Part of the reason that services like Coursera, EdX, Udacity, Codecademy and Treehouse are so exciting is that they hint at a future when quality education will be accessible to the masses and be affordable. Collectively, they represent a change in the model as a whole, even if we have no idea what that change will mean two years from now — 10 years from now. Uncertainty aside, what we do know is that digital learning platforms today are making it easier to access information, to gain skills, to train for jobs and tests and to acquire knowledge in context and in personalized, engaging ways.
Much to the delight of Peter Thiel, as it becomes easier to learn the things we need to learn, measure progress, and acquire the skills we need to enter the workforce through digital channels — independent of the traditional educational system — the system itself is devalued. The college diploma, long believed to be the only way to get a job, will slowly be replaced by more accurate forms of credentialing — and the same for the resume.
Today, reputation platforms, like GitHub for developers, provide recruiters, companies, HR departments and everyone else, an equally (if not more) relevant way of identifying and assessing talent. Having co-founded four companies and sold three (the majority of which were education-focused), Jon Bischke knows this well.
After selling eduFire (an early MOOC, i.e. an early Coursera/Khan) in 2010, Jon became an Entrepreneur in Residence at Battery Ventures, where he was able to interview hundreds of entrepreneurs and founders, asking them, “How can I help you? What do you need? What’s slowing you down?” Unsurprisingly, nearly every respondent said that the thing they were having the most difficulty with while building their company: Hiring top-notch technical talent.
So, Bischke set out to develop a solution. Recruiting Squirl co-founder and product guy John McGrath, the two co-founded Entelo in July of last year to help companies large and small identify and recruit technical talent. Since then, the startup has remained in limited beta, providing occasional glimpses into the development process, but that officially ended this morning with Entelo’s official public launch.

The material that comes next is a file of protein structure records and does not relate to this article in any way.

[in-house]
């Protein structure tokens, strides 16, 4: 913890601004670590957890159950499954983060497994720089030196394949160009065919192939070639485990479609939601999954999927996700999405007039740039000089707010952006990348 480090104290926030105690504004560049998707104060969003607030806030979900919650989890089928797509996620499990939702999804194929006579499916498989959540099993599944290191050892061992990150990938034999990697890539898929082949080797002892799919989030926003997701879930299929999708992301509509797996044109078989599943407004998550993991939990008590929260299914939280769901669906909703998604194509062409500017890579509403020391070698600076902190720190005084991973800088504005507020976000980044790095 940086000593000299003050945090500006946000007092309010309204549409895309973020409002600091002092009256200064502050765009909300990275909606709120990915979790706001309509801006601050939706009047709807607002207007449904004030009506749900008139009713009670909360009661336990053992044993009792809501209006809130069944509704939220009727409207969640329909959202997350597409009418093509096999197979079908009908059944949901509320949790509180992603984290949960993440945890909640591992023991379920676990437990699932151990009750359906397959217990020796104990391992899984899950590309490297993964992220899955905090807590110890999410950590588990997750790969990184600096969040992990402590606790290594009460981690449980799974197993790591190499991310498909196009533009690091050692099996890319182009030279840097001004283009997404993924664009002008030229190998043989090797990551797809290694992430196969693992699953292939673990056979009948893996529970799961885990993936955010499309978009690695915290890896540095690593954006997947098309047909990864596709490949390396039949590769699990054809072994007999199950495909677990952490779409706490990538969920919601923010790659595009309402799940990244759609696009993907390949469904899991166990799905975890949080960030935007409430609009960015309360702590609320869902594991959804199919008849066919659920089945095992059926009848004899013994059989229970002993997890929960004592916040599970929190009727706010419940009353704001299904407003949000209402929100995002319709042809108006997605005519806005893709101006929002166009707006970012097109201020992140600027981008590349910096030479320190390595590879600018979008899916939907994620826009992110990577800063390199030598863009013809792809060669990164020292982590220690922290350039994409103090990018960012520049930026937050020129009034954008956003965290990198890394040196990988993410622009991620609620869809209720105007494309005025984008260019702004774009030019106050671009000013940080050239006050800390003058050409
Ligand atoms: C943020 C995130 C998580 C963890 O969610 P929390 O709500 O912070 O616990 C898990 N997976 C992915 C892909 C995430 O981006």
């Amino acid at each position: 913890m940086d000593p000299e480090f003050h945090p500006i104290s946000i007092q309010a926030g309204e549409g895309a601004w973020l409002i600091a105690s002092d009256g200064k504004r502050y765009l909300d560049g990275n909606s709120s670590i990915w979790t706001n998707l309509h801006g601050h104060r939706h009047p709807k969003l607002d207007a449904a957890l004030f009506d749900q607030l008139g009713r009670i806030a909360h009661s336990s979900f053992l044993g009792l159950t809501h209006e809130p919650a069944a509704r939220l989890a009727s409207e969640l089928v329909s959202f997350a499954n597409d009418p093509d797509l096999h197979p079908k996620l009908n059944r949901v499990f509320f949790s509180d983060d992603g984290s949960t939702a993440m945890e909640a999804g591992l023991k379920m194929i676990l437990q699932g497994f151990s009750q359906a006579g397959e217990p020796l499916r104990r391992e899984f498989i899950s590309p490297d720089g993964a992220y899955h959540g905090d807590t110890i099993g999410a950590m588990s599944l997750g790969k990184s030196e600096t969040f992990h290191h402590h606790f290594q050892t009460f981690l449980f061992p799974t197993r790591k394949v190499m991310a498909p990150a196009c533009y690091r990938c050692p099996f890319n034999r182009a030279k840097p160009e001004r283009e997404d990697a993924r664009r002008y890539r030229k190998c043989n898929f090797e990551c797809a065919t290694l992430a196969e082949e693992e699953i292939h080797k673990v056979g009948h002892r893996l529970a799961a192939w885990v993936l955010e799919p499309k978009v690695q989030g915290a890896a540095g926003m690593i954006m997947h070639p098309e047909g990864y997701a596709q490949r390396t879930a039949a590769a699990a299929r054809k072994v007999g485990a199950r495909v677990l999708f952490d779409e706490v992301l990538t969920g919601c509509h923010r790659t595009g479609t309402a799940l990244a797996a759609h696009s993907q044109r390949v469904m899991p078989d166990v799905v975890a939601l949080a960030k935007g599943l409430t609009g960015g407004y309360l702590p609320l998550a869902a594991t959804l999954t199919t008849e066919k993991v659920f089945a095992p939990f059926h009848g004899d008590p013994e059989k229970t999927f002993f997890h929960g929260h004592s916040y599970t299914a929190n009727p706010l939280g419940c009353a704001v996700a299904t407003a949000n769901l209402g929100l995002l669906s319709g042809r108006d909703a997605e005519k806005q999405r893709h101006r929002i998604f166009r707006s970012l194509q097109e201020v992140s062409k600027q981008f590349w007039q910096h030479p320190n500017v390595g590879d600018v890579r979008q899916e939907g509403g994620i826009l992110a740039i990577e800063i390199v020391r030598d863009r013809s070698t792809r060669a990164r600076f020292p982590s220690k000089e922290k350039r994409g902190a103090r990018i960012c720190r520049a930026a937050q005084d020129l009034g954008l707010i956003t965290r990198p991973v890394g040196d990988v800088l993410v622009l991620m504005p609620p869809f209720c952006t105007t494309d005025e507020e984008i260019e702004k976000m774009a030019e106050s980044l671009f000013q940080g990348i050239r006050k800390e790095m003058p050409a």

If any of this sounds unfamiliar, Entelo’s mission is simple: To revolutionize recruiting with a software solution that gives HR departments, recruiters and really anyone looking to hire an easier way to search for and identify the right candidates.
Both high-growth, mature companies and startups are starved for great engineering and design talent. Finding the right people to fill those openings is a pain in the ass, especially when it involves going after passive candidates — those who aren’t publicly telegraphing that they’re looking for a new position. Entelo’s software, then, combines the signal of an active job seeker with the depth of the passive candidate pool in two core products.
The first, Entelo Sonar, enables recruiters to identify passive candidates who have jobs but might be looking for new opportunities. Essentially, the software uses algorithms to analyze 70+ variables to predict when candidates might be thinking about making a career change. Recruiters receive customizable email alerts that list relevant candidates who are, by Entelo’s measures, showing signs that they’re up for grabs.